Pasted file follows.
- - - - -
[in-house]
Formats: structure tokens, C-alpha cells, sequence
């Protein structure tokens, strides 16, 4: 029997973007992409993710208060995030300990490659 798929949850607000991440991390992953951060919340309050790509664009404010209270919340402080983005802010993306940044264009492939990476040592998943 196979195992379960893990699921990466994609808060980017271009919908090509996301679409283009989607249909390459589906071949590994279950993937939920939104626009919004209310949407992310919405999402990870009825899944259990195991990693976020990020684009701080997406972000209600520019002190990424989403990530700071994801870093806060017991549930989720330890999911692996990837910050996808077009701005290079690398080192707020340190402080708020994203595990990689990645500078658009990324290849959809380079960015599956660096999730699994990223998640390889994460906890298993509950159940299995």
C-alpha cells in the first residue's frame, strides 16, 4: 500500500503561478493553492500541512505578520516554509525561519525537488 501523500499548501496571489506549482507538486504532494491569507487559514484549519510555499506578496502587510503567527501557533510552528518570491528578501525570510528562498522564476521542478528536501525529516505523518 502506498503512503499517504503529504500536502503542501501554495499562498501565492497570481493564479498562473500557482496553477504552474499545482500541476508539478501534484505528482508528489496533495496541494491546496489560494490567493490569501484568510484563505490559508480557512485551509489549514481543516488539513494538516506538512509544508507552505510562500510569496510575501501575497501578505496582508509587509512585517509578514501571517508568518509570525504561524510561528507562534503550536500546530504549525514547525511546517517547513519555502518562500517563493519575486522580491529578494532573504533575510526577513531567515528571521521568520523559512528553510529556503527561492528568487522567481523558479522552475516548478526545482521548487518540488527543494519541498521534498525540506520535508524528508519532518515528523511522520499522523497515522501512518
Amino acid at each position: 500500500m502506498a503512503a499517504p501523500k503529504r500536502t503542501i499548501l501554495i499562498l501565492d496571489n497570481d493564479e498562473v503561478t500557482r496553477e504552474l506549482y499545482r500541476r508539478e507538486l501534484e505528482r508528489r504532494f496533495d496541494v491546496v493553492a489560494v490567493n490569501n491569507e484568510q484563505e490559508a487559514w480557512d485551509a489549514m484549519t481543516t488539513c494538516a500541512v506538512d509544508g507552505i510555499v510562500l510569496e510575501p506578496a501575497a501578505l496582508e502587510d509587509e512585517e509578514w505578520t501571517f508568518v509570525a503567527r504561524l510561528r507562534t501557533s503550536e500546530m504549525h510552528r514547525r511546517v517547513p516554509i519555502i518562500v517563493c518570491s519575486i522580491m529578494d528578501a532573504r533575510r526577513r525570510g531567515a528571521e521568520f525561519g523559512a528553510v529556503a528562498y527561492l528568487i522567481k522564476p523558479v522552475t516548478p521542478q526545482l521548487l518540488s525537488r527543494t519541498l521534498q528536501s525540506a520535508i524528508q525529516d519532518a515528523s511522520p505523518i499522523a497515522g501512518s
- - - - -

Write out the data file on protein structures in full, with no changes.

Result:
[in-house]
Formats: structure tokens, C-alpha cells, sequence
């Protein structure tokens, strides 16, 4: 029997973007992409993710208060995030300990490659 798929949850607000991440991390992953951060919340309050790509664009404010209270919340402080983005802010993306940044264009492939990476040592998943 196979195992379960893990699921990466994609808060980017271009919908090509996301679409283009989607249909390459589906071949590994279950993937939920939104626009919004209310949407992310919405999402990870009825899944259990195991990693976020990020684009701080997406972000209600520019002190990424989403990530700071994801870093806060017991549930989720330890999911692996990837910050996808077009701005290079690398080192707020340190402080708020994203595990990689990645500078658009990324290849959809380079960015599956660096999730699994990223998640390889994460906890298993509950159940299995």
C-alpha cells in the first residue's frame, strides 16, 4: 500500500503561478493553492500541512505578520516554509525561519525537488 501523500499548501496571489506549482507538486504532494491569507487559514484549519510555499506578496502587510503567527501557533510552528518570491528578501525570510528562498522564476521542478528536501525529516505523518 502506498503512503499517504503529504500536502503542501501554495499562498501565492497570481493564479498562473500557482496553477504552474499545482500541476508539478501534484505528482508528489496533495496541494491546496489560494490567493490569501484568510484563505490559508480557512485551509489549514481543516488539513494538516506538512509544508507552505510562500510569496510575501501575497501578505496582508509587509512585517509578514501571517508568518509570525504561524510561528507562534503550536500546530504549525514547525511546517517547513519555502518562500517563493519575486522580491529578494532573504533575510526577513531567515528571521521568520523559512528553510529556503527561492528568487522567481523558479522552475516548478526545482521548487518540488527543494519541498521534498525540506520535508524528508519532518515528523511522520499522523497515522501512518
Amino acid at each position: 500500500m502506498a503512503a499517504p501523500k503529504r500536502t503542501i499548501l501554495i499562498l501565492d496571489n497570481d493564479e498562473v503561478t500557482r496553477e504552474l506549482y499545482r500541476r508539478e507538486l501534484e505528482r508528489r504532494f496533495d496541494v491546496v493553492a489560494v490567493n490569501n491569507e484568510q484563505e490559508a487559514w480557512d485551509a489549514m484549519t481543516t488539513c494538516a500541512v506538512d509544508g507552505i510555499v510562500l510569496e510575501p506578496a501575497a501578505l496582508e502587510d509587509e512585517e509578514w505578520t501571517f508568518v509570525a503567527r504561524l510561528r507562534t501557533s503550536e500546530m504549525h510552528r514547525r511546517v517547513p516554509i519555502i518562500v517563493c518570491s519575486i522580491m529578494d528578501a532573504r533575510r526577513r525570510g531567515a528571521e521568520f525561519g523559512a528553510v529556503a528562498y527561492l528568487i522567481k522564476p523558479v522552475t516548478p521542478q526545482l521548487l518540488s525537488r527543494t519541498l521534498q528536501s525540506a520535508i524528508q525529516d519532518a515528523s511522520p505523518i499522523a497515522g501512518s